Jeff Green | Dec 17, 2009
Back to HomeFeature Article - December 17, 2009 Rural Diabetes servicesby Jeff Green
Years ago, the Ministry of Health determined that the gaps in public knowledge about the causes, impacts, and treatment for Diabetes had to be addressed.
In 2002, Hotel Dieu Hospital in Kingston augmented their Diabetes Education and Management Centre by adding a rural component. In partnership with the Rural Kingston Health Network (now called the Rural Family Health Organization) they provide outreach services to family clinics in Frontenac County.
Anne MacDonald was hired as a dietitian in 2002, and along with the nurses from the family clinics in Sydenham, Verona and Sharbot Lake, the Frontenac Diabetes Education program has been offered in the three clinics ever since.
(This past July the Sharbot Lake service was taken in-house as part of the Family Health Team designation of that clinic.)
“When I first started working, I was seeing two or three people a day in the rural clinics, and the numbers were up and down,” said Anne MacDonald, “but the demand is very steady now. I’m booked all day. I think the increase is due partly to the program being established now and to the increased incidence of Diabetes.”
At the clinics in Verona and Sydenham, referrals come from the family practitioner. Most of the patients are people who have pre-diabetes or Type 2 Diabetes. By working with a nurse and a dietician, patients are presented with lifestyle change options that can help them to keep from developing the condition or to manage it if they already have Diabetes.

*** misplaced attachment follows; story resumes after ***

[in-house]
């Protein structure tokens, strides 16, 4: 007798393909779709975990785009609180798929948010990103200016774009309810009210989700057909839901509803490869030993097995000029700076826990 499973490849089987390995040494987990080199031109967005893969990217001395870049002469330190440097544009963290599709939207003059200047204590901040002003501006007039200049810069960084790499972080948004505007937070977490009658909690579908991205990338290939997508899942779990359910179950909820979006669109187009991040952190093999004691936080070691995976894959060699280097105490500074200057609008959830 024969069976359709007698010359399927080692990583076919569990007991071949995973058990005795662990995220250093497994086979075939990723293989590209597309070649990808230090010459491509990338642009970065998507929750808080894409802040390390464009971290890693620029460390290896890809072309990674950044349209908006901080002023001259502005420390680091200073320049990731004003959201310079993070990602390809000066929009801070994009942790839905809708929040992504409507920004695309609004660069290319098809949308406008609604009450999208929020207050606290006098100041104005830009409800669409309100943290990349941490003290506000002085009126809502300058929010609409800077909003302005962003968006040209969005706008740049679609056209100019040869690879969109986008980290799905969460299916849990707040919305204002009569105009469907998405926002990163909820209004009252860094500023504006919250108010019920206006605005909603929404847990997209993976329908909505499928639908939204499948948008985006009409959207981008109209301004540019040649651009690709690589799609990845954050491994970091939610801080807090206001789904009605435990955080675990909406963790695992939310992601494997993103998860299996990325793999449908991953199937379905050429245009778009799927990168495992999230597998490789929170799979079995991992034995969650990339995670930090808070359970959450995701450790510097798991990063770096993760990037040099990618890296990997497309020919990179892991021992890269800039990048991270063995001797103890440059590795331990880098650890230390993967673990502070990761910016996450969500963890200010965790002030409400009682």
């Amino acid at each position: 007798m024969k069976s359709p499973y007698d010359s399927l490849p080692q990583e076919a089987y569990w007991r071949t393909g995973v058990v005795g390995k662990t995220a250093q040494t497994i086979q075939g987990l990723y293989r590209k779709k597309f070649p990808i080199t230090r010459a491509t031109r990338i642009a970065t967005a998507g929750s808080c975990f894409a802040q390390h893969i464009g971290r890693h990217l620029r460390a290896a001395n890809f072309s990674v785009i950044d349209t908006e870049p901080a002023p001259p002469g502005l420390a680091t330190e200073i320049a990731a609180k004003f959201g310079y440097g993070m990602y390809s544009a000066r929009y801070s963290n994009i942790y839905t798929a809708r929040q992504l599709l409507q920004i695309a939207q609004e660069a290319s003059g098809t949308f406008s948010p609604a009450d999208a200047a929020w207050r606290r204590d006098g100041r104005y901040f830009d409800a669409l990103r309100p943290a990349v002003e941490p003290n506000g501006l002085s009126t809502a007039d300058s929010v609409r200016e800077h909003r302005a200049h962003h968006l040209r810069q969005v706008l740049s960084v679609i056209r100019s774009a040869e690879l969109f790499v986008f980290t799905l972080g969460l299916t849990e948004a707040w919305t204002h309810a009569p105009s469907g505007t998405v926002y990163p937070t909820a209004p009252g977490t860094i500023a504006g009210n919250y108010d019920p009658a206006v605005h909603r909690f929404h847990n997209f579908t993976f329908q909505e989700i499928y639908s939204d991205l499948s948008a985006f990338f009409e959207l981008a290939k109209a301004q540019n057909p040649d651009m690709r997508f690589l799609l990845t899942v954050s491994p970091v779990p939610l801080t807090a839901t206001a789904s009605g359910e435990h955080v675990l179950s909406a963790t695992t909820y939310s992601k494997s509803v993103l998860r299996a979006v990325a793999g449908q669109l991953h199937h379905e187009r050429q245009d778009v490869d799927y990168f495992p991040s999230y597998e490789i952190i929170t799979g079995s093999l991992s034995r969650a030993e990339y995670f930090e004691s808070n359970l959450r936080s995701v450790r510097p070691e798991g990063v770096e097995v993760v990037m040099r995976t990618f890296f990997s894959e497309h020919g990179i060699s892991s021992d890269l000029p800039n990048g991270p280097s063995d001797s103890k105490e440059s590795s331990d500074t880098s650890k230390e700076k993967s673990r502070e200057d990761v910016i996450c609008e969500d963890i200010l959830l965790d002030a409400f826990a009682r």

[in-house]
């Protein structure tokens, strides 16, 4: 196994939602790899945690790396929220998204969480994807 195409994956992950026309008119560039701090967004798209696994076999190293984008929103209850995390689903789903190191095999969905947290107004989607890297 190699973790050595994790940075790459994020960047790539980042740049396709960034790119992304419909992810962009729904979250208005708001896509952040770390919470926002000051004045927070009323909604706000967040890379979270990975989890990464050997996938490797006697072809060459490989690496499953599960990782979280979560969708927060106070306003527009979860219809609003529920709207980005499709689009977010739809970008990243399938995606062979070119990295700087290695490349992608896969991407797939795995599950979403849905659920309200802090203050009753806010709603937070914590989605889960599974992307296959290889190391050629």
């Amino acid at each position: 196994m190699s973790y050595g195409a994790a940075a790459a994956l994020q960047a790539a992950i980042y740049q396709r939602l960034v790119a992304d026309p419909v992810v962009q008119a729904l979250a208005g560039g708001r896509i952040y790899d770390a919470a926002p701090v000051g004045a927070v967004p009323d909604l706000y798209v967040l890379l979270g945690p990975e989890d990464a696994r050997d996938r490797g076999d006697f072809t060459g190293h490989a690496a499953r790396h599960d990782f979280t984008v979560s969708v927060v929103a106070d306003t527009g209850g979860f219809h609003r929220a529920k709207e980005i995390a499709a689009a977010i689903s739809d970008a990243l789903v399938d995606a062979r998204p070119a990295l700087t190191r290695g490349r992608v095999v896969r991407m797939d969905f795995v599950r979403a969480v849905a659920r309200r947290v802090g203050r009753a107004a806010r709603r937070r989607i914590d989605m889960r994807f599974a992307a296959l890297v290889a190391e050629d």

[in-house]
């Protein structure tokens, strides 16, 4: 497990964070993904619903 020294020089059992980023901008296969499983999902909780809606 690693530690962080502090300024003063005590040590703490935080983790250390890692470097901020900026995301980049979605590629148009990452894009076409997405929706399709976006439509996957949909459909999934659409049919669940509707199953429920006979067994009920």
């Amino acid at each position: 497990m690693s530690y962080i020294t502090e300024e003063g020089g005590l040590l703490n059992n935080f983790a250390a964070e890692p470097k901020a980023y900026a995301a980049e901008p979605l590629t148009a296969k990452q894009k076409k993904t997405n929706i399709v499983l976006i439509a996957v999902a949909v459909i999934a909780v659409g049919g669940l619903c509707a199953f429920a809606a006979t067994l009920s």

The Diabetes Education and Management Centre at Hotel Dieu provides background support for the Frontenac program as providing extensive service throughout the City of Kingston.
The Frontenac program serves approximately 500 patients a year, and other residents of Frontenac County access service at the Hotel Dieu service directly. There is another component to the Frontenac Diabetes Education Program that MacDonald would like to enhance: public education.
She runs three to four group classes each year in Sydenham and Verona, with as many as 10 people in each class, and would be happy to run more classes if the demand is there.
“The classes tend to be fairly informal, and help people see that lifestyle changes can make a difference. Our goal is to help people make their own plan, something they can take charge of,” said MacDonald
Participants are asked to bring a lunch. The classes start at 9AM, and go until mid-afternoon. Then there is a follow-up session a month later. The lunch serves two purposes. The classes run for five hours so participants will get hungry, and the makeup of the lunches helps with the education as well.
Making changes to diet and exercise levels can be difficult to maintain, and that is why the education program is not about handing people a list of foods they should eat and exercises they should do.
“It is important to work with people over time so they can manage Diabetes and its effects,” said Anne MacDonald.
For information about the Frontenac Diabetes Education Program, contact Anne MacDonald at 613-544-3400, Ext – 3589.
A similar program serving Lennox and Addington County is administered through the Lennox and Addington General Hospital, which provides service at the Northbrook Lion’s Hall once a month on a Tuesday.